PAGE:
The commission’s members say the lack of money won’t be a serious setback to the group, which, by law, has never been allowed to spend more than $5,000 per year.
A bigger challenge, members say, is a party-line split on anti-poverty measures, which has kept the commission from getting most of its proposals past the Legislature.
“The reality is, we’re not New York, were not a progressive-thinking state,” said state Rep. Patricia Todd, D-Birmingham, the chairwoman of the commission. “We move slowly.”
The Alabama Legislature in 2009 voted to establish the 22-member commission, which was charged with studying poverty in the state and recommending solutions. Several other states already had statewide commissions that focused on reducing poverty.
Alabama is, and historically has been, one of the poorest states in the nation. Eighteen percent of the state's residents lived below the poverty level in 2011, according to the Census Bureau. The poverty rate nationwide is 14 percent.
When Alabama’s poverty commission was created in 2009, activists initially hailed the creation of the commission as a way to turn around Alabama's attitudes about itself.
"We should refuse to accept the perception that Alabama is always going to be poor," said Jodie Levin-Epstein, director of the D.C.-based Center for Law and Social Policy, in an address to the commission in 2010. The Associated Press reported on that address.
In 2010, Levin-Epstein urged the commission to set up specific goals to strive for in eliminating poverty. Several other states with anti-poverty commissions have pledged to cut child poverty in half, usually giving themselves five to 10 years to reach that target.
So far, Alabama's commission hasn't set a poverty-reduction goal. The commission meets twice per year, members say, to discuss legislation designed to reduce the number of people living in poverty. Successes have been few.
“We’ve passed a couple of bills,” Todd said.
The commission’s biggest triumph so far, members say, was the passage of a bill to create a Housing Trust Fund to help nonprofit developers build more affordable housing. Todd said it’s something most states already had.
Still, there’s no money in that trust fund. The bill that creates the fund didn’t identify a funding source, Todd said.
“There’s no funding stream, and this is one of the things we’re hoping to correct,” she said.
Todd is less worried by the fact that the Poverty Commission is cut off from state money in the 2014 budget.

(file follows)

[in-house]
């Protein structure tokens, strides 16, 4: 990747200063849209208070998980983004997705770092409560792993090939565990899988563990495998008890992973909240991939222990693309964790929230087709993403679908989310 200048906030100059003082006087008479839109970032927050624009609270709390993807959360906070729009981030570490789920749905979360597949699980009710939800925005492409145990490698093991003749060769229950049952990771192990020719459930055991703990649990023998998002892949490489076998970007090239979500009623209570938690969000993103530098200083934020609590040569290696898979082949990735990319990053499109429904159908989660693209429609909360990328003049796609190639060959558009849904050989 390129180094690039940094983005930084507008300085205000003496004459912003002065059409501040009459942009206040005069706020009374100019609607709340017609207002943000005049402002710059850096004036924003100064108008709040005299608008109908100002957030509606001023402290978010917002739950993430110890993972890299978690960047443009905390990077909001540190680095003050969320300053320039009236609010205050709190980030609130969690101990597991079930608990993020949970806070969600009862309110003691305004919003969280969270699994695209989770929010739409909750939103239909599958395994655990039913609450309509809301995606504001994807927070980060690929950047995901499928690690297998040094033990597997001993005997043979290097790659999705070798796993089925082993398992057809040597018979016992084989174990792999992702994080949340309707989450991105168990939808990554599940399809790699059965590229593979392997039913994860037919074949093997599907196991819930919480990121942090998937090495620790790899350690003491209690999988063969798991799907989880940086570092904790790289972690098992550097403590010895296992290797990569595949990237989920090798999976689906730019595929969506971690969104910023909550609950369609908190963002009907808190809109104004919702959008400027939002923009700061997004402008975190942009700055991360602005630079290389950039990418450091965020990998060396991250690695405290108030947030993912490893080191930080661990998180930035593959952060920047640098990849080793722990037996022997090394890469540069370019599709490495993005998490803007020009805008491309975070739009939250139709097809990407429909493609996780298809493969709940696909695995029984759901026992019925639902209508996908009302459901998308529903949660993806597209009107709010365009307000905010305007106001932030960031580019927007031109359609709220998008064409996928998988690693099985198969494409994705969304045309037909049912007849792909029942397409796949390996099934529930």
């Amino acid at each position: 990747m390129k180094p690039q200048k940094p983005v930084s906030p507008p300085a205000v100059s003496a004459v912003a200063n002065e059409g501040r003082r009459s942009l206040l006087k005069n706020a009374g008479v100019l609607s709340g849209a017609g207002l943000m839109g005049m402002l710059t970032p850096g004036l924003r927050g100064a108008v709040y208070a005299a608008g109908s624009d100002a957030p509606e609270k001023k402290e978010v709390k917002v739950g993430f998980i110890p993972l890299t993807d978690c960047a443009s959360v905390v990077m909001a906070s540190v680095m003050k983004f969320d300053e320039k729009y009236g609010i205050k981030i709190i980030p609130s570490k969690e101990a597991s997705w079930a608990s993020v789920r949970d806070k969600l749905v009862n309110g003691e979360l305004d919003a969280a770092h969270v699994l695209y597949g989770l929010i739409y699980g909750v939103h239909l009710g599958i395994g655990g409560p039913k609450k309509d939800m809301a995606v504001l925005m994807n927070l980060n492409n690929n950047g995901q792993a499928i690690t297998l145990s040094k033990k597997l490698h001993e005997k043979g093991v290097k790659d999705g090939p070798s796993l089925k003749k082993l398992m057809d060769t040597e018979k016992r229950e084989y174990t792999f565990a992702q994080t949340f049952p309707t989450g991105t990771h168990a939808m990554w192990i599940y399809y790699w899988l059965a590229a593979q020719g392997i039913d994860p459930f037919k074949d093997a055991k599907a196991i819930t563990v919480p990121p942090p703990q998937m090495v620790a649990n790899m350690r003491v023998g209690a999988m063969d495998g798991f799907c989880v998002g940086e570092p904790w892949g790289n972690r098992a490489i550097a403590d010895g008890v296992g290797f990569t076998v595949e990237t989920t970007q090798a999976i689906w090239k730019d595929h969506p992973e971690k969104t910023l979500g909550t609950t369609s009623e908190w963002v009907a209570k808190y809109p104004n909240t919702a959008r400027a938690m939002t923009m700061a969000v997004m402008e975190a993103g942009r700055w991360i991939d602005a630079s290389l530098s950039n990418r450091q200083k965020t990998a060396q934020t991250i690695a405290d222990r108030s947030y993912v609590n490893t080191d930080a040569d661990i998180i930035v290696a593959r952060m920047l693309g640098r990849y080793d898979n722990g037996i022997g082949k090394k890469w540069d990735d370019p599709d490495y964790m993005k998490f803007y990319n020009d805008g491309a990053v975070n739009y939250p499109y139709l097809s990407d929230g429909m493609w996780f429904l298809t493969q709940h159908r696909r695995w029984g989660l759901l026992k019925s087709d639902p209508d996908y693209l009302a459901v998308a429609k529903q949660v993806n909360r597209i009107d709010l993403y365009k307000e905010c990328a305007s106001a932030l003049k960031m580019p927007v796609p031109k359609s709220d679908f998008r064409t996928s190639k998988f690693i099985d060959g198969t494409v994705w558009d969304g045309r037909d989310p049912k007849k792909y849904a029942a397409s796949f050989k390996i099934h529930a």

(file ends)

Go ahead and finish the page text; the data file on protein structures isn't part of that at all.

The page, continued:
The group got roughly $7,200 in state funds in 2013, though Gov. Robert Bentley recommended no outlay for them in 2014. Bentley spokesman Jeremy King said the commission already had more money than it could spend in 2014, even given its $5,000 annual limit on spending.
Todd said she never expected the commission to spend very much.
“I wanted to always do the Poverty Commission without state money, and people who would do it on their own time,” Todd said.
More than a dozen members of the commission are legislators who have been appointed automatically as a result of committee memberships or other positions.
"It's a chance to get them talking about issues of poverty for at least a couple of hours," said Kimble Forrister, executive director of the anti-poverty group Alabama Arise and a member of the commission.
Still, participation in the meetings has been spotty. Officials in both the Legislature and the governor’s office said only about nine members of the group are still active. Todd said few lawmakers have shown sustained interest in the group.
“The only ones who come are Arthur Orr and Mike Ball,” she said. Orr is a Republican state Senator from Decatur; Ball is a Republican House member from Madison.
At least one lawmaker told The Star he didn't know he was on the board.
"I'm not familiar with that," said Sen. Hank Sanders, D-Selma, when asked how he felt about the commission's progress. Sanders, who is listed as a commission member on the House website and on a list maintained by House staff, said no one ever told him he was a member.
Ball, the Madison Republican, said he hadn't attended a formal meeting since 2010. Still, he said, the commission has produced suggestions for poverty reduction every year. Most of those suggestions, he said, were unlikely to make it through the Legislature.
"The ideas tended to come from the left," he said.
Anti-poverty groups have long advocated for an end to sales taxes on food and a change to the state’s income tax structure to shift some of the tax burden off the lowest-income wage earners. Those proposals have never gained traction in the Legislature, in part because of lawmakers’ opposition to raising taxes elsewhere to make up for lost sales or income tax revenue.
Todd agreed that the Democratic/Republican divide on poverty policy was blocking action from the commission.
“(Republicans) are all about job creation and career training,” she said. “Of course you need that, but there are a lot of other things we have to do to make those things work.”
The commission did see support from both sides of the aisle for an effort to regulate predatory lending, a topic it took on earlier this year. Still, lawmakers couldn’t muster enough support to pass either of two competing bills this year.The governor later approved new regulations to help enforce existing limits on how much one person can borrow from payday lenders.
Todd said the commission is a long way from setting the sort of poverty-reduction goals adopted by other states.
“It’s unrealistic to me, to say that you’re going to end poverty by ‘x’ date,” she said. “I don’t believe you can put out an arbitrary number without buy-in from the leaders of the Legislature.”
Capitol & statewide correspondent Tim Lockette: 256-294-4193. On Twitter @TLockette_Star.